Intermittent Fasting Can Lead to Muscle Loss, But It Doesn’t Have to – Here’s Why
Recent studies have revealed that intermittent fasting can lead to the loss of lean muscle mass – a concern for some who follow the popular dieting method, particularly to “get in shape.”
How does intermittent fasting work?
Intermittent fasting refers to a patterned eating regimen in which you refrain from eating for some portion of the day. Two popular methods include the 5:2 method – restricting calorie intake to 500 calories, two days out of the week – or eating one (large) meal a day (OMAD).
The research referenced here, however, is regarding time-restricted eating, where you eat during a daily 6- to 8-hour window. This can often be too restrictive if followed strictly long-term, especially for women, who are more prone to hormonal disruption from fasting. It’s recommended that females follow a longer eating window of 9-10 hours a day or restrict their fasting efforts to a few days a week, explains Wadolowski.
What are the benefits?
“Intermittent fasting has shown to be helpful with weight maintenance, but even more significant are the benefits it yields for heart health, brain health, mental clarity, and longevity,” said Wadolowski.
Do you always lose muscle mass when you lose weight?
For the most part, yes – weight loss is comprised of the loss of both fat and muscle, says Wadolowski, so this research shouldn’t deter you from continuing or trying to fast. It’s a matter of minimizing muscle loss, rather than avoiding it.
What causes people to lose more muscle than fat?
Food: It’s not just about fasting. It’s about the quality and quantity of what we eat, says Wadolowski. “Lack of protein is a huge culprit when it comes to muscle loss. The body doesn’t store protein the same way it stores other nutrients, so, we have to eat it regularly. We can’t expect fasting to do all the work, if what we do consume isn’t well-balanced.”
Some may struggle to fit in a healthy amount of protein if their fasting window is too strict; a more lenient, longer window to space your protein out may be helpful, explains Wadolowski. “Additionally, how much protein you need is key to keep in mind. Protein is notoriously overdone. It should only account for around 15-25 percent of our daily caloric intake.”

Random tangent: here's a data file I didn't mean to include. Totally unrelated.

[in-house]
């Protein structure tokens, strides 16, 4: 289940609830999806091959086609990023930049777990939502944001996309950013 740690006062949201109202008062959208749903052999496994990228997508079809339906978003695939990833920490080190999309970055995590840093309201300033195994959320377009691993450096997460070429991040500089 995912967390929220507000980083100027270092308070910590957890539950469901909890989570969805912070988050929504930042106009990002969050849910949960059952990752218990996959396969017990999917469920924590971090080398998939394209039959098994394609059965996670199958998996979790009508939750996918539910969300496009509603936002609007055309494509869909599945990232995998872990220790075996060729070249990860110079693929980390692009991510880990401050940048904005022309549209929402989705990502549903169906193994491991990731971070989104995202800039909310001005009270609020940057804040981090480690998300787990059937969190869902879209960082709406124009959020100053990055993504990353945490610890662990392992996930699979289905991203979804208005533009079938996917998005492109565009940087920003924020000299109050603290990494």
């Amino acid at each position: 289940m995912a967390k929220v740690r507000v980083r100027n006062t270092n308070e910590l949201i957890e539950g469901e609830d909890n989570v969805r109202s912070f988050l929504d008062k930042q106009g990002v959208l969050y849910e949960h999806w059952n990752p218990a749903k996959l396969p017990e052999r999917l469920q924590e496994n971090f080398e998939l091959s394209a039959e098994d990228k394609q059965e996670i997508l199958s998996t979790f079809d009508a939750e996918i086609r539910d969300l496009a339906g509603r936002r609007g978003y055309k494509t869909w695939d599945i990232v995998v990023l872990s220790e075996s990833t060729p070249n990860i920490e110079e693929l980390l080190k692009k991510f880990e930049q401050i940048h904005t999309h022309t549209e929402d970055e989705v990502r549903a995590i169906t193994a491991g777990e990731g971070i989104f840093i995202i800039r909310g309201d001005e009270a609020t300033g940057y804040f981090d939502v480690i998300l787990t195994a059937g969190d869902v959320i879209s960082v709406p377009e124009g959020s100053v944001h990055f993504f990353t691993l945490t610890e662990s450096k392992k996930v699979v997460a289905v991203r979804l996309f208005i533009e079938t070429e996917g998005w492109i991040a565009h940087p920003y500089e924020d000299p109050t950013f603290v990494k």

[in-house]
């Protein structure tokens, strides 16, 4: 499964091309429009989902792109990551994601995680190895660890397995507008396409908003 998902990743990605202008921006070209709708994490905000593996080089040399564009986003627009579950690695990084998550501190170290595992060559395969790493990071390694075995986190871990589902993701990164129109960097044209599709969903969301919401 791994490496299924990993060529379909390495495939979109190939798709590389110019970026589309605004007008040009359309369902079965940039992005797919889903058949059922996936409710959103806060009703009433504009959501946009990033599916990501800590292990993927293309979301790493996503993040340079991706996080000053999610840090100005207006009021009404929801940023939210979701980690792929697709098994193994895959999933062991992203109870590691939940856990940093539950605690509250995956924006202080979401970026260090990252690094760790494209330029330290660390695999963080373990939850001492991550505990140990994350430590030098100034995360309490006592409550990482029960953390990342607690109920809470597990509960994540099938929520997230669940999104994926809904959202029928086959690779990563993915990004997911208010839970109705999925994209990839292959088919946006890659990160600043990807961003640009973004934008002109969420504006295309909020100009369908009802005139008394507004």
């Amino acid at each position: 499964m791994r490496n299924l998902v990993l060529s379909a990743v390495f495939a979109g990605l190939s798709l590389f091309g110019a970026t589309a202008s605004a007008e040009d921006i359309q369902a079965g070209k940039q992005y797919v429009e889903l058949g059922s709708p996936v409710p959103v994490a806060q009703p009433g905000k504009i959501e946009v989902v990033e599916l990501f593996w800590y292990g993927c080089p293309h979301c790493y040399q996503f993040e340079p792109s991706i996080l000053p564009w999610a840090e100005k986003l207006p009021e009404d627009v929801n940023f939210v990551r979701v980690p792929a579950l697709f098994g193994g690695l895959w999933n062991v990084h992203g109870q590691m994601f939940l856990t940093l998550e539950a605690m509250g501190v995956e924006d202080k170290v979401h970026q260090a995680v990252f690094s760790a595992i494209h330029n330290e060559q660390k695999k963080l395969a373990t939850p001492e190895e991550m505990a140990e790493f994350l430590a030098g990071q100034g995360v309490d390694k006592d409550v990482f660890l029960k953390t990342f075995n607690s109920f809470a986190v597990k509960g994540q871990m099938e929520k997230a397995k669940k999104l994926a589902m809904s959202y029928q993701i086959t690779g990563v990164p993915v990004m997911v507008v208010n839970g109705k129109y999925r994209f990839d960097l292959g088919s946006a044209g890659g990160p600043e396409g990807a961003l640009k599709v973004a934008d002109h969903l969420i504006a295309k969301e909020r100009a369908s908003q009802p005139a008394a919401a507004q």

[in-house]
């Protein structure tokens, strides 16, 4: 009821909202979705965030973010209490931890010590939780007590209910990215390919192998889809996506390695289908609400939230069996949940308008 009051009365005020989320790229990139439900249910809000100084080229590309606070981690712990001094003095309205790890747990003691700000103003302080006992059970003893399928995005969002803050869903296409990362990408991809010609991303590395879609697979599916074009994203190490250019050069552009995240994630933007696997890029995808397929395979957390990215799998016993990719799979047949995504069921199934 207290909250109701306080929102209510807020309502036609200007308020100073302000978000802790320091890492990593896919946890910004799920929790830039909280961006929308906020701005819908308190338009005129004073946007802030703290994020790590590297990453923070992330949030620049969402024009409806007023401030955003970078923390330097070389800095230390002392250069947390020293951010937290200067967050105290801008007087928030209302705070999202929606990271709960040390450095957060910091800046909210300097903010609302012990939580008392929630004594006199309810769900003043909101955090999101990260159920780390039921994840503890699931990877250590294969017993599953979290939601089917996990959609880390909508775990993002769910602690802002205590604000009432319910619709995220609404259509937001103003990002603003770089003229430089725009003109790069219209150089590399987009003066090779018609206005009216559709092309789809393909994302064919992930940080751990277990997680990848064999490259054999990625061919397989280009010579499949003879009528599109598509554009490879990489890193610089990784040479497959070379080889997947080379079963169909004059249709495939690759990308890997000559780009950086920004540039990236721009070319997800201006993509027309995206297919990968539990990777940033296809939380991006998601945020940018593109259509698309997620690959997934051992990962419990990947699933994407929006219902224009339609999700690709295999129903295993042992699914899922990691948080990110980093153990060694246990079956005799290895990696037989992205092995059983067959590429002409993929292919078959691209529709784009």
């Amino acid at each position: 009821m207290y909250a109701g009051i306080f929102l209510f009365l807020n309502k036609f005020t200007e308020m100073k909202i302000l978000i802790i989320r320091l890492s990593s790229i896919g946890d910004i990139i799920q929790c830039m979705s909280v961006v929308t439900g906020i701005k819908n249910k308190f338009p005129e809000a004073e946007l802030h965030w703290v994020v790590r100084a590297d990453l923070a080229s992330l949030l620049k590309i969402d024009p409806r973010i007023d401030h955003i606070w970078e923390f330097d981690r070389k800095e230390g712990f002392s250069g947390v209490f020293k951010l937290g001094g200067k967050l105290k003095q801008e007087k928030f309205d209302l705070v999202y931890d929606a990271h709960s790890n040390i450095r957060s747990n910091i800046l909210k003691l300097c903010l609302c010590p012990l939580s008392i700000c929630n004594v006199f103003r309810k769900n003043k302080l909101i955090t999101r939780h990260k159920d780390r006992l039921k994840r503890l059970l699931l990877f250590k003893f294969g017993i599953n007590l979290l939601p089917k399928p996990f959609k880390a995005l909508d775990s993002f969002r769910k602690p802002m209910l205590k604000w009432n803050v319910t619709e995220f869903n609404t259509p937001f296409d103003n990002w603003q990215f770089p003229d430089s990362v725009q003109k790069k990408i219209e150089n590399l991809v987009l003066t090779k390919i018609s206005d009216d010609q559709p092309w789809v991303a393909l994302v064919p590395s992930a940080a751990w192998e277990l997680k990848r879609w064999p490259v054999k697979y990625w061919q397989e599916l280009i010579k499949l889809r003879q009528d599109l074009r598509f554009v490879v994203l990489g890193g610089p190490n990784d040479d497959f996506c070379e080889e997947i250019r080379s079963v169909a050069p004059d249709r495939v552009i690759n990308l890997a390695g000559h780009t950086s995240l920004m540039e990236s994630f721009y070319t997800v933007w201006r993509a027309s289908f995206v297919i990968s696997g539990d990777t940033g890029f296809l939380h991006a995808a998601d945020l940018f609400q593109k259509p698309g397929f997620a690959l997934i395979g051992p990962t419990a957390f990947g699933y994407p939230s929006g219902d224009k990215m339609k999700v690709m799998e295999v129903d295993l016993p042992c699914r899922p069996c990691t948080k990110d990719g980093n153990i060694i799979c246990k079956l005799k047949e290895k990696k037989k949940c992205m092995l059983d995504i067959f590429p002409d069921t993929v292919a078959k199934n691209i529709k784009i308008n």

Exercise (or lack thereof): A sedentary lifestyle can also lead to muscle loss, adds Wadolowski. Strength-training, in addition to aerobic activity, is key to maintaining and building muscle.
Experts recommend all healthy adults do strength-training exercises for around 30 minutes, two to three times per week. This may include lunges, squats, lifting weights, planks, or crunches. If you’re working from home, you can use household objects, such as soup cans, in place of free weights. It’s important to start slow to build up stamina, especially if you haven’t had a regular exercise routine in a while. Breaks (days off) are also necessary, to allow your body time to recuperate (if you overuse your muscles, you can damage them).
How can you reap the greatest rewards from intermittent fasting?
Practice mindfulness and listen to your body, says Wadolowski. Put in the effort to help fasting work for you long term. Continue to eat right – whole, nutrient-rich foods – and stay active. If something doesn’t feel right, or you feel you don’t have enough time in the day to eat, make a change. Fasting is time-restrictive, but you don’t have to approach it with a restrictive or extreme mindset; remember, weight loss is only one component.
“If we don’t lose sight of what our bodies need to grow stronger, it is very possible to minimize muscle loss, and even gain muscle, through intermittent fasting,” said Wadolowski.
How soon can you expect to see results?
Physical changes don’t happen overnight for anyone, but they can appear more quickly for some, says Wadolowski. Not only does everyone’s body work at a different pace, it’s also much harder to notice changes on your own body because you see it every day.
Try to find a concrete way to map your progress that doesn’t just involve stepping on the scale, suggests Wadolowski. “It may be trying on the same article of clothing every few weeks or taking a selfie. Whatever works for you – just don’t give up!”
If any health complications arise while trying intermittent fasting, don’t hesitate to reach out to your dietitian or primary care physician for help.